Jan 13th - 01:24am | Rick B.
Personally I like the idea of the federal government protecting monuments to civil rights in Alabama.
Jan 12th - 22:36pm | Mike98765
Harry - the reason why there is a backlog is because conservatives refuse to adequately fund the NPS - simple as that. These places deserve protection for current and future generations. If you don't like conservation, just say it, but don't hide behind that sham of an argument.
Jan 12th - 19:31pm | Rick B.
I'm much more worried about the raping and pillaging and plundering that is incoming with the new administration than I am a budget stretch in a good cause.
Jan 14th - 19:28pm | Anonymous
Would love to see grizzlys back in the North Cascades.
Jan 13th - 22:24pm | Lee Dalton
Again, Edward Abbey had it right. "If humans insist on moving into bear habitat, they shouldn't be upset when a grizzly occasionally harvests a trespasser." Carry bear spray and know how to use it properly.
Jan 13th - 17:38pm | Tricia Ann
I have been hiking since 1992 and have seen several black bears over the years, on multiple occassions in different locations. One of the bears I did not see, but observed the large scat, and huge footprint in fresh mud, led me to turn around on that peticular trail immediately. That one was in the Baker Lake area FS rd 11.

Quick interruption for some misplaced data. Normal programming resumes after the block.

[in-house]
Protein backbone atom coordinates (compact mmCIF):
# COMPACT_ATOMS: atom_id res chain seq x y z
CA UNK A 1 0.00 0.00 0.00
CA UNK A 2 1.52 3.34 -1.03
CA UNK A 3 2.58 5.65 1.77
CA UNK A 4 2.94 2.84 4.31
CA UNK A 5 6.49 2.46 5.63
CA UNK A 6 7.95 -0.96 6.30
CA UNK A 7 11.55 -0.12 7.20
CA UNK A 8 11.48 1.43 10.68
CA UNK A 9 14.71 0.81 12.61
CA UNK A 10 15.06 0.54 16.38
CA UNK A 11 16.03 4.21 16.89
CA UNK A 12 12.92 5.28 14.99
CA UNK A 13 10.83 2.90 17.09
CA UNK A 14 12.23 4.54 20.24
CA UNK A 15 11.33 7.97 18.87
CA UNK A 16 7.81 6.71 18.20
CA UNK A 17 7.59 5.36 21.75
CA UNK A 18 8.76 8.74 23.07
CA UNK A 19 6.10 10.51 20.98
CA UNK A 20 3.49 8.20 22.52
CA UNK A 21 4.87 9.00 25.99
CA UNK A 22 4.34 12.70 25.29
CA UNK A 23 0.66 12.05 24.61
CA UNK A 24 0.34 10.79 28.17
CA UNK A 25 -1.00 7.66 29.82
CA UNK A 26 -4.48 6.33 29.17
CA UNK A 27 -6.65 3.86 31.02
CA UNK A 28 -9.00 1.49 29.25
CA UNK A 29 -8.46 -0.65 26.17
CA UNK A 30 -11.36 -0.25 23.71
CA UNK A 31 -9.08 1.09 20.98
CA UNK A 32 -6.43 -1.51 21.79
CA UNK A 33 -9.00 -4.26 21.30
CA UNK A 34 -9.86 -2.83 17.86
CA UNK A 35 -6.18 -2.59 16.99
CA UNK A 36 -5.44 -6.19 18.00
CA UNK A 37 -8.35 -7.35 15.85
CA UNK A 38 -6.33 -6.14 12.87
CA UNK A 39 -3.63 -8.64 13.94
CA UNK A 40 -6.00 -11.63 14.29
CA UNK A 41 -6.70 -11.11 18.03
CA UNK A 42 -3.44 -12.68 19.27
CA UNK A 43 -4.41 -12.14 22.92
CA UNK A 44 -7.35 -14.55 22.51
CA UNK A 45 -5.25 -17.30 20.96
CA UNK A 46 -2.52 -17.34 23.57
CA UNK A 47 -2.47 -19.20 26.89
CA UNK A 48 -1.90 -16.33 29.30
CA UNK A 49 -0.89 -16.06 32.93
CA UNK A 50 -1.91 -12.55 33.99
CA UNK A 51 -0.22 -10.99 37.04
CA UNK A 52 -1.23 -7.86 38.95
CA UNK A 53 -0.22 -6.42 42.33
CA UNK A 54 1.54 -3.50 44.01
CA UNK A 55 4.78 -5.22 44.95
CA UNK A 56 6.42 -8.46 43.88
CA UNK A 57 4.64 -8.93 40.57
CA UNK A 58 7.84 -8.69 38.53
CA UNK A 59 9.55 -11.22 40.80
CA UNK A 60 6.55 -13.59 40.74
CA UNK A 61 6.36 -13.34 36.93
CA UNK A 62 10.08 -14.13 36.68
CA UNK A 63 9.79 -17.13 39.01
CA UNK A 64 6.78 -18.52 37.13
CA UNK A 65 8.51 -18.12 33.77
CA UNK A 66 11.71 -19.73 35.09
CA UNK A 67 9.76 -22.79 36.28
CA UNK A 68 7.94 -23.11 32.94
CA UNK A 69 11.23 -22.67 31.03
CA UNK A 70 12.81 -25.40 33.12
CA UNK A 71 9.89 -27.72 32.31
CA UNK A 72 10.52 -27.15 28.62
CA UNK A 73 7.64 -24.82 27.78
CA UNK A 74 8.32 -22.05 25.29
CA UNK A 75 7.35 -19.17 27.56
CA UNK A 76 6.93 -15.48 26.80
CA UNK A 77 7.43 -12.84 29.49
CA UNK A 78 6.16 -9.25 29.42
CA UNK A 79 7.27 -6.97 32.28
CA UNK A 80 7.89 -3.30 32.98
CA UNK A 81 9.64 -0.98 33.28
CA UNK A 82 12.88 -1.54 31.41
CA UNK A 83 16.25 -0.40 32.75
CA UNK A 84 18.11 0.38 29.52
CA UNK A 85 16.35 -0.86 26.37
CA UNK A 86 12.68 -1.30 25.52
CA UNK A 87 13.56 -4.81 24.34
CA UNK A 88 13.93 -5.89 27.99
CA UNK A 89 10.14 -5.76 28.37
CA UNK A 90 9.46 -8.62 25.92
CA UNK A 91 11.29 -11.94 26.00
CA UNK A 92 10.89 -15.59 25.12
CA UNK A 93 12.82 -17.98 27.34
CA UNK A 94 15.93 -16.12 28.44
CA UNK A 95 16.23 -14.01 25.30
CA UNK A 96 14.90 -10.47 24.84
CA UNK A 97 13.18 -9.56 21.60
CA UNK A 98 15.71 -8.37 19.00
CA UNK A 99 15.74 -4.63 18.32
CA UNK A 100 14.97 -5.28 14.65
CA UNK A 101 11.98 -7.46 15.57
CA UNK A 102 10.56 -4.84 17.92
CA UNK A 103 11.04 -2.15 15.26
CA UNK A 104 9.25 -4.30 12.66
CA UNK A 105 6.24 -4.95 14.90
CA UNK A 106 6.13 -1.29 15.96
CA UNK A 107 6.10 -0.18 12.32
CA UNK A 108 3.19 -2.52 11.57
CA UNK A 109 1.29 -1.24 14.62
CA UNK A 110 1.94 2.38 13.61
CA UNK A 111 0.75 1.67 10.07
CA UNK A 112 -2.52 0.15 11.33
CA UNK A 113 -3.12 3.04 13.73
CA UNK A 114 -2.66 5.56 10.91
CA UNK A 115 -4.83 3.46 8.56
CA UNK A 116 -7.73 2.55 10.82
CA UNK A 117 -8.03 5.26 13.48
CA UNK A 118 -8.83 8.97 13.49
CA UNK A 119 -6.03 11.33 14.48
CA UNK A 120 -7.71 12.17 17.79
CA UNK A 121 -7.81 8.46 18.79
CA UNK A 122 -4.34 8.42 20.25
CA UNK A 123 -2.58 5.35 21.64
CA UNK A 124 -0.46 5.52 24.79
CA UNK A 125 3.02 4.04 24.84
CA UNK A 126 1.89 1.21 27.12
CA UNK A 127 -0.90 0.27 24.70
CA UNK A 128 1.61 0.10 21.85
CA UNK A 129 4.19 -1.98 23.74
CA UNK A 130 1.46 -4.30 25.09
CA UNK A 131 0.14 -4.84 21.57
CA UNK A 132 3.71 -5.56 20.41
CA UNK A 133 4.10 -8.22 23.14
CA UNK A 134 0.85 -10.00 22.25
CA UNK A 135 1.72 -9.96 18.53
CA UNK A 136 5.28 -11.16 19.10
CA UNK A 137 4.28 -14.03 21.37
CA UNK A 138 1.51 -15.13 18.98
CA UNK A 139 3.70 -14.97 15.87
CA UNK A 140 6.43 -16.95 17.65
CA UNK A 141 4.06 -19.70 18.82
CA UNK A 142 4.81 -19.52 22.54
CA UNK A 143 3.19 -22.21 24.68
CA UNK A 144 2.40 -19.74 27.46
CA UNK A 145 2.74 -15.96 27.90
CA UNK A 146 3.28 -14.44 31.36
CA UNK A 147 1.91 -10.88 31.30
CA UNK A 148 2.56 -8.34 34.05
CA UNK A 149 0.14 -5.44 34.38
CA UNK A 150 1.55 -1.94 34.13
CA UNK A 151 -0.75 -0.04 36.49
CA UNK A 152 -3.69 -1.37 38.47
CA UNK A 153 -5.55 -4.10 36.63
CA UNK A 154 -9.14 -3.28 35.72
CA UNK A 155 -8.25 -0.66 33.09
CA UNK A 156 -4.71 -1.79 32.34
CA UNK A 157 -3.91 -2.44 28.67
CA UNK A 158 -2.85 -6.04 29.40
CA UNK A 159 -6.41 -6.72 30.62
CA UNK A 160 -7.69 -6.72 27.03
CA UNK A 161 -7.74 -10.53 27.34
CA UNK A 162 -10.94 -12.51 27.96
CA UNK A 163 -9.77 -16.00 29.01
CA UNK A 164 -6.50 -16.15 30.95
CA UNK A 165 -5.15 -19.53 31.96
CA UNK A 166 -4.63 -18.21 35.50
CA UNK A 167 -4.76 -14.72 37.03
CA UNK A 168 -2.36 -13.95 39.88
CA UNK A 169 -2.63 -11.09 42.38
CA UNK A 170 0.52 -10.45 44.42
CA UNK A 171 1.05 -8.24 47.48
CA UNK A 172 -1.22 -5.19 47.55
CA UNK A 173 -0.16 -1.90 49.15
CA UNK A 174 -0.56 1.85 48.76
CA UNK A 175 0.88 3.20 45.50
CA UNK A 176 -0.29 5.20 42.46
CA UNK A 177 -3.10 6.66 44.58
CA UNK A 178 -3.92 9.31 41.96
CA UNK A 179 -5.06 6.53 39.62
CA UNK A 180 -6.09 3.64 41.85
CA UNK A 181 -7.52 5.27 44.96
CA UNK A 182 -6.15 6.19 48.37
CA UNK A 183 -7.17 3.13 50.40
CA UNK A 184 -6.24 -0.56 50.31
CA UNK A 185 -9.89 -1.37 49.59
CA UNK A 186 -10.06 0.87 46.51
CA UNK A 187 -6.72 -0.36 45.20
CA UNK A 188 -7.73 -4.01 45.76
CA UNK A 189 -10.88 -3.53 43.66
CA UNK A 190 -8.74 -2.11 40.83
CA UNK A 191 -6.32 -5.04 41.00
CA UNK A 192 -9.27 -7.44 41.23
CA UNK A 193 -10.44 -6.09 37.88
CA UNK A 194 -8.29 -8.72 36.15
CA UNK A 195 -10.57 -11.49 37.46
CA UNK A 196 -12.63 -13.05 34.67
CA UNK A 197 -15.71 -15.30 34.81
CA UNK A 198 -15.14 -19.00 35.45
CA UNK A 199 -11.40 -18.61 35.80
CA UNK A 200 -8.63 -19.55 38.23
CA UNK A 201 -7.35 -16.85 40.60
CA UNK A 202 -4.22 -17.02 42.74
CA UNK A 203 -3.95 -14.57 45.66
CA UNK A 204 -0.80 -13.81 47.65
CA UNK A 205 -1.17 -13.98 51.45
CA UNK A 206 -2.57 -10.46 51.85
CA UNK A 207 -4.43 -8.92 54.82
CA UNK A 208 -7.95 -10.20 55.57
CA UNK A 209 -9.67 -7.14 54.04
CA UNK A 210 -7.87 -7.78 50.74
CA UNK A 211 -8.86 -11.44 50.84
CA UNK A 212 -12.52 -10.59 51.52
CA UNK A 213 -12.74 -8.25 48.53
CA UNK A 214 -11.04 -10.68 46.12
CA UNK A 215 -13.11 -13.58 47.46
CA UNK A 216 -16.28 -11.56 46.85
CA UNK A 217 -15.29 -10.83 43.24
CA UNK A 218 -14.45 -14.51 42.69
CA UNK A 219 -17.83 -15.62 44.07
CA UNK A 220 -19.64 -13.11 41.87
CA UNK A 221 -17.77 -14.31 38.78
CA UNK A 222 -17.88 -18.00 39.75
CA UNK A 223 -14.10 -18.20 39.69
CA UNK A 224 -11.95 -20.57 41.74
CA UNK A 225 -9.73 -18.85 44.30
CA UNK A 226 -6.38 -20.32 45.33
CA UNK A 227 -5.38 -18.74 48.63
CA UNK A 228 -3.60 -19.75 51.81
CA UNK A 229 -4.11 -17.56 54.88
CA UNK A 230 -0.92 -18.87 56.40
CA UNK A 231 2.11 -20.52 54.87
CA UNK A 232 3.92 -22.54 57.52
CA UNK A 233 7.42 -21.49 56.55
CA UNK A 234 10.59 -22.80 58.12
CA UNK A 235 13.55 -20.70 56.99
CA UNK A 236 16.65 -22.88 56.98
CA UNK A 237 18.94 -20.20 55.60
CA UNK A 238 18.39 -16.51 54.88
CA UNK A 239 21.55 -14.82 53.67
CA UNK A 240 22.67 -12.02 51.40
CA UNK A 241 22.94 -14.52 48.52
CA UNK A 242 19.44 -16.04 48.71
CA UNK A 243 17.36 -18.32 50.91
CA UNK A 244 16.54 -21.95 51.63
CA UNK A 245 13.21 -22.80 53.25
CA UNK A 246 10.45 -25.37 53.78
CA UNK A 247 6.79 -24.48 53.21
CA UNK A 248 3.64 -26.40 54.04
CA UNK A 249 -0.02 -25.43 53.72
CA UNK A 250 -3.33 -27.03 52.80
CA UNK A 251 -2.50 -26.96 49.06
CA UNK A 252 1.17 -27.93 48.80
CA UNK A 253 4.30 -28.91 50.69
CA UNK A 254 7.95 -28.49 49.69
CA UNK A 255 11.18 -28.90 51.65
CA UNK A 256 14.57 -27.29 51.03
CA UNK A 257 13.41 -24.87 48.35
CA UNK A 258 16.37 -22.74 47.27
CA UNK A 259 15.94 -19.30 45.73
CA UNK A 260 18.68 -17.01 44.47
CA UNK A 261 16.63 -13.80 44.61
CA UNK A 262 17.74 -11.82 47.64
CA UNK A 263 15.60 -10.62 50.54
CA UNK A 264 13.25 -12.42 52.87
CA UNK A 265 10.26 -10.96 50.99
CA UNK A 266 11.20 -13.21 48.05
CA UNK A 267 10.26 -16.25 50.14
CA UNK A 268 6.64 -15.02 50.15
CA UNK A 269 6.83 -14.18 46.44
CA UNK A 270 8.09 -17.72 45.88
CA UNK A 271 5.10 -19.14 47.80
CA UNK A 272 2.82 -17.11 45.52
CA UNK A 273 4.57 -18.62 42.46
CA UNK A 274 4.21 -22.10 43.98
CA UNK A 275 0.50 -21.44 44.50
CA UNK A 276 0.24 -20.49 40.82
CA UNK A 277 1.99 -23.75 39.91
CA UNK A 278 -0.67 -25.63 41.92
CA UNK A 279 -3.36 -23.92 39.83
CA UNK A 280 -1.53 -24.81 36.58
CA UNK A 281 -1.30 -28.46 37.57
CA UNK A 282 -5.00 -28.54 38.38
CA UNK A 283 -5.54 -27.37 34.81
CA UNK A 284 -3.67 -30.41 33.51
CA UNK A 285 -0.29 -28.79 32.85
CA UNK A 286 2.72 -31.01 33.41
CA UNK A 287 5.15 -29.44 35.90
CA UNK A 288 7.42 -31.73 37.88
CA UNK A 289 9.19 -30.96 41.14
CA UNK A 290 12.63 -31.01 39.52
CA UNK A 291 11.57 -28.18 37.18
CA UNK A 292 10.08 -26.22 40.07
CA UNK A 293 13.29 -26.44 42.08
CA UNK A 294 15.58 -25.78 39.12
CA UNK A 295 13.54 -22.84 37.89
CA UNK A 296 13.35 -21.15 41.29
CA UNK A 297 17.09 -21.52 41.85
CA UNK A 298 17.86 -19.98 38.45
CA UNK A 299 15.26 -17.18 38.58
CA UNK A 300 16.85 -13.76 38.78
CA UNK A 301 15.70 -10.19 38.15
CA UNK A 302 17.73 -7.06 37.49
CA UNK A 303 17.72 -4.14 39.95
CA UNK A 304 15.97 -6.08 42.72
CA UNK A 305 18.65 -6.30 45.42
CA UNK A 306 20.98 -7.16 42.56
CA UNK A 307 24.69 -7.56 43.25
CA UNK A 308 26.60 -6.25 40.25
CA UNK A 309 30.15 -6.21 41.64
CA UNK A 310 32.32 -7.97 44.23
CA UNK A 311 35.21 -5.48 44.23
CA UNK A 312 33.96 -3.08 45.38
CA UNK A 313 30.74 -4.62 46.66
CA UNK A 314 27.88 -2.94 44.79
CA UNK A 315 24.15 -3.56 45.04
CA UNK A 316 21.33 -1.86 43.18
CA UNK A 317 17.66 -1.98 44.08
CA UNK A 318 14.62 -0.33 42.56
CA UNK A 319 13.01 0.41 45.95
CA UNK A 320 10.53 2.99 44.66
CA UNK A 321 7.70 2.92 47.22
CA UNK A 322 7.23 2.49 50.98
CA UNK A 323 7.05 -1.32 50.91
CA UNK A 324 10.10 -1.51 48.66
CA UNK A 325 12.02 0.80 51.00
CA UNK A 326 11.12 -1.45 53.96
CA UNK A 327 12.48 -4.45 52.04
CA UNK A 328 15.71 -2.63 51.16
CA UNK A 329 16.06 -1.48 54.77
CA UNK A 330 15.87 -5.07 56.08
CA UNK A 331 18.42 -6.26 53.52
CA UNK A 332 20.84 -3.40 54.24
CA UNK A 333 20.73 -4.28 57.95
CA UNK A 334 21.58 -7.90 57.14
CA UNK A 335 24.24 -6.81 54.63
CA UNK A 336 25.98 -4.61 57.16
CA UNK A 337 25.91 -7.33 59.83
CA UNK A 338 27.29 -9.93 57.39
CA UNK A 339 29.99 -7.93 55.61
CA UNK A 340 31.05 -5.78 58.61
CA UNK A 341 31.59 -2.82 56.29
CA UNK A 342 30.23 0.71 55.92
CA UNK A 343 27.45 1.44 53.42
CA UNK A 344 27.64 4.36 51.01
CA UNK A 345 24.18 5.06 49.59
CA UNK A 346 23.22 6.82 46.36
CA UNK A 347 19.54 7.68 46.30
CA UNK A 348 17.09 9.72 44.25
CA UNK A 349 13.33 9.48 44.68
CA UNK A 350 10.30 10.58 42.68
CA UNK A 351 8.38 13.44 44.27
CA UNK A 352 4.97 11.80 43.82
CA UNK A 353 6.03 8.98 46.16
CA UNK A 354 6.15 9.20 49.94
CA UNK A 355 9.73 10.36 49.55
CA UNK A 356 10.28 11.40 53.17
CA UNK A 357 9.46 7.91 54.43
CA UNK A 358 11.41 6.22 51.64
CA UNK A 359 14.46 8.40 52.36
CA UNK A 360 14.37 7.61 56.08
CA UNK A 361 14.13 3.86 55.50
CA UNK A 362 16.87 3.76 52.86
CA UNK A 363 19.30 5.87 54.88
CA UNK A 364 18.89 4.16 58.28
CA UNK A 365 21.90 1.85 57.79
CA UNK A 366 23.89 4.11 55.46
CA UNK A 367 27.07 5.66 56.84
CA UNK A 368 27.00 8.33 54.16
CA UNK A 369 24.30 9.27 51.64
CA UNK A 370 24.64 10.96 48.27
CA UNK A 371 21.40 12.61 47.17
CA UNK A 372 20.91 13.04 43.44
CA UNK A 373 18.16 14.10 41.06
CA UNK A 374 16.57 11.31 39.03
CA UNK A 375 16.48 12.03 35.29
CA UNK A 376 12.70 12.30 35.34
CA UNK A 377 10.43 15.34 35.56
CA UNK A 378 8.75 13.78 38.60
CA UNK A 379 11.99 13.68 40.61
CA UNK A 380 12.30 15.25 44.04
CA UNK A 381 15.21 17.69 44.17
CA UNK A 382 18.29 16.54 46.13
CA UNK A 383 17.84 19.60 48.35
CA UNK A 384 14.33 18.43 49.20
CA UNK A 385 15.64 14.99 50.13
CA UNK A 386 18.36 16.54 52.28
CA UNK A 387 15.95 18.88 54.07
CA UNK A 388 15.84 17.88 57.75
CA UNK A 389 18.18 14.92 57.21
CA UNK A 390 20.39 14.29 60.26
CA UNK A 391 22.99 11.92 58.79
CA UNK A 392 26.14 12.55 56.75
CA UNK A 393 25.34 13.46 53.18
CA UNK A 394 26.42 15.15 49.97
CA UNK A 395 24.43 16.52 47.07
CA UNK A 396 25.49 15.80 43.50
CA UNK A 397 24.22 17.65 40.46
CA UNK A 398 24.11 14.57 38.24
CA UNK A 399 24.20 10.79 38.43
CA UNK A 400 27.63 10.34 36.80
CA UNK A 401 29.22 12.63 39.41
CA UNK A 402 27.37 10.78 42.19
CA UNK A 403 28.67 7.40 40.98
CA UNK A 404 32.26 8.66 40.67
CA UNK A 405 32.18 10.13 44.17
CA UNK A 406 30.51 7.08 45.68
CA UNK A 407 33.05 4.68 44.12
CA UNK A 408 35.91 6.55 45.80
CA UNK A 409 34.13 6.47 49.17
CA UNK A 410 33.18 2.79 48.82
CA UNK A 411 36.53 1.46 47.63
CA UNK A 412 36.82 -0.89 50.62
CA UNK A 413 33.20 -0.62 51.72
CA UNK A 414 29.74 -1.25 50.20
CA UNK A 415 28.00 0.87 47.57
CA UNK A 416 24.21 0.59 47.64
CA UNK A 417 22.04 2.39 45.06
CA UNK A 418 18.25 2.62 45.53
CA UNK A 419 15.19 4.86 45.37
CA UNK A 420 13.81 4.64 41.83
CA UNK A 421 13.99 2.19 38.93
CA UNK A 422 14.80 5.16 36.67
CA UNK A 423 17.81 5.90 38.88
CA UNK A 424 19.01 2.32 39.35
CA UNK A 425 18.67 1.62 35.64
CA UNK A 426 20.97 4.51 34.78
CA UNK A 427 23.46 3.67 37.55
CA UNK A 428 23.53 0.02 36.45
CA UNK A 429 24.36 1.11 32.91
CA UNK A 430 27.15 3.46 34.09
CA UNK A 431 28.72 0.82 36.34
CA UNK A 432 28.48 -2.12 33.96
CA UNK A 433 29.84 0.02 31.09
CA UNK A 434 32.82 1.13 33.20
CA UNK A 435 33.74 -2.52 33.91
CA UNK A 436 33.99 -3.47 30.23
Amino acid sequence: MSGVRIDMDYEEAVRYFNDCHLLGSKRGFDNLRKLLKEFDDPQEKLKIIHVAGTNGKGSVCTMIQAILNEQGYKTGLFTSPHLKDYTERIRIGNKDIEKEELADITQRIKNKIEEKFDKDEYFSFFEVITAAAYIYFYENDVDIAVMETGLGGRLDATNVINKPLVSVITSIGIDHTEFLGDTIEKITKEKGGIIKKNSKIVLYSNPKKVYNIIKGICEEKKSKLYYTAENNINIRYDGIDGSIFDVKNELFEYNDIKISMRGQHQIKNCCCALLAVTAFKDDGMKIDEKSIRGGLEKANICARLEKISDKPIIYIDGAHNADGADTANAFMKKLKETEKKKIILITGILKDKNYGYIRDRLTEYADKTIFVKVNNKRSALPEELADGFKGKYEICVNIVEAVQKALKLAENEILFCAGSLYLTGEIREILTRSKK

Jan 13th - 21:24pm | Bear
Just run faster then your fellow hiker - you will be fine.
Jan 13th - 12:03pm | Coolestdogboy
Your info for this website is great because im using it for a project and so far its good
Jan 13th - 10:41am | KBenzar
You think 40% is too high? Try this. Mendenhall CG charges $10 per site per night, half price for Senior and Disabled passholders. But you can't occupy a site without paying rec.gov a "reservation" fee of $9 if booked online or $10 by phone. So that's a 90-100% premium for one night, or a 300% premium for Seniors and Disabled.
Jan 12th - 19:48pm | Gary Wilson
That chart only goes to 2011, and skips a portion of this decade. Californias severe drought is not even factored in there. Play on. http://www.pnas.org/content/112/13/3931.full.pdf
Jan 12th - 18:49pm | ecbuck
Exceptional drought patterns (ie the most severe) are increasing, especially over the last 2 decades. BS - as this chart shows they are neither increasing in frequency or intensity.
Jan 12th - 19:33pm | Rick B.
Onn that we are agreed.
Congresswoman Calls For Investigation Into Handling Of Dog Regulations At Golden Gate National Recreation Area
Jan 12th - 19:33pm | Thomas Roop
Congressional Oversight of the GGNRA has been a hallmark request of Ocean Beach Dog for quite some time: http://oceanbeachdog2.home.mindspring.com/id23.html Thomas Roop
Jan 12th - 18:34pm | Harryb3570
I undrstand the Tubman House if in poor material condition so just bring a hard hat when you visit.